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"If only people would come into the parks, as John Muir put it, they would find 'everything here is marching to music, and the harmonies are all so simple and young they are easily apprehended by those who will keep still and listen and look'."

From "Mountains without Handrails: Reflections on the National Parks, by Joseph Sax.

Bryce Canyon National Park in Utah is undoubtedly one of the most photographed, and photogenic, of the national parks. I'd been there four times before, but never when there was still snow on the formations that fill the huge amphitheatre-like basin that is the park. We spent most of the day hiking and photographing behind Bryce (see the pebbles-in-the-stream photo from last month's Natural Escape) and didn't arrive inside Bryce until late afternoon. We immediately went to Sunset Point, aptly named because it's a terrific vantage point for watching the descending sun make its last splash on the rocks. As you can see here, the descending sun had just about descended - but there was enough light to highlight the snow-capped red sandstone just below us. Bryce is one of the most unique and special parks because of how well it fills the eyes with a panorama of these sandstone sculptures.

If You'd Like To Explore Some More...

There are several nature writers whose work I really enjoy reading, including Edward Abbey, Barry Lopez, Joseph Wood Krutch, and Henry David Thoreau and Everett Ruess. To see a list of their writings, please visit the Natural Escape Writer's page, and spend some time browsing through the titles.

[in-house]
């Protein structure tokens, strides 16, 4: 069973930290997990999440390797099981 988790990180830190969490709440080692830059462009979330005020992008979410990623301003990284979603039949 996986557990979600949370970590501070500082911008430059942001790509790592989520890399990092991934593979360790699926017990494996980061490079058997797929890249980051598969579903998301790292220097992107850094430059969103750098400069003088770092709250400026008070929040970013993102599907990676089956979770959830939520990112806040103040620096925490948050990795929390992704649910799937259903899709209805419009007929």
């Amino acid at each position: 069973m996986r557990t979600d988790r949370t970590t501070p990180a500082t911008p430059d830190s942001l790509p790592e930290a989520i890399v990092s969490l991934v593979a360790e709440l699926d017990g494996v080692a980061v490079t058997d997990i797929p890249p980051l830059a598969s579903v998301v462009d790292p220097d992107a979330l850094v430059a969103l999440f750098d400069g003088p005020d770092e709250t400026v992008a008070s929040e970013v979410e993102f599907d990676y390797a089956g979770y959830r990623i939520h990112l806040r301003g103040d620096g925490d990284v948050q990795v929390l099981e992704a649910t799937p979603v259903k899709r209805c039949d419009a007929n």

"All I knew was that it was pure delight to be where the land lifted in peaks and plunged into canyons, and to sniff air thin, spray-cooled, full of pine and spruce smells, and to be so close-seeming to the improbable indigo sky. I gave my heart to the mountains the minute I stood beside this river with its spray in my face and watched it thunder into foam ..."

"Overture: The Sound of Mountain Water" in The Sound of Mountain Water by Wallace Stegner

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You're looking at one of the spectacular views that overwhelms you when walking through a slot canyon - this one is Upper Antelope Canyon outside of Page, Arizona. I'd been here before, but each time it looks slightly different because the angle of the sun changes as it illuminates the canyon walls. A walk (or hike, or crawl, as the case may be) through a slot canyon is one of life's most unique trips; these are places unlike any other.

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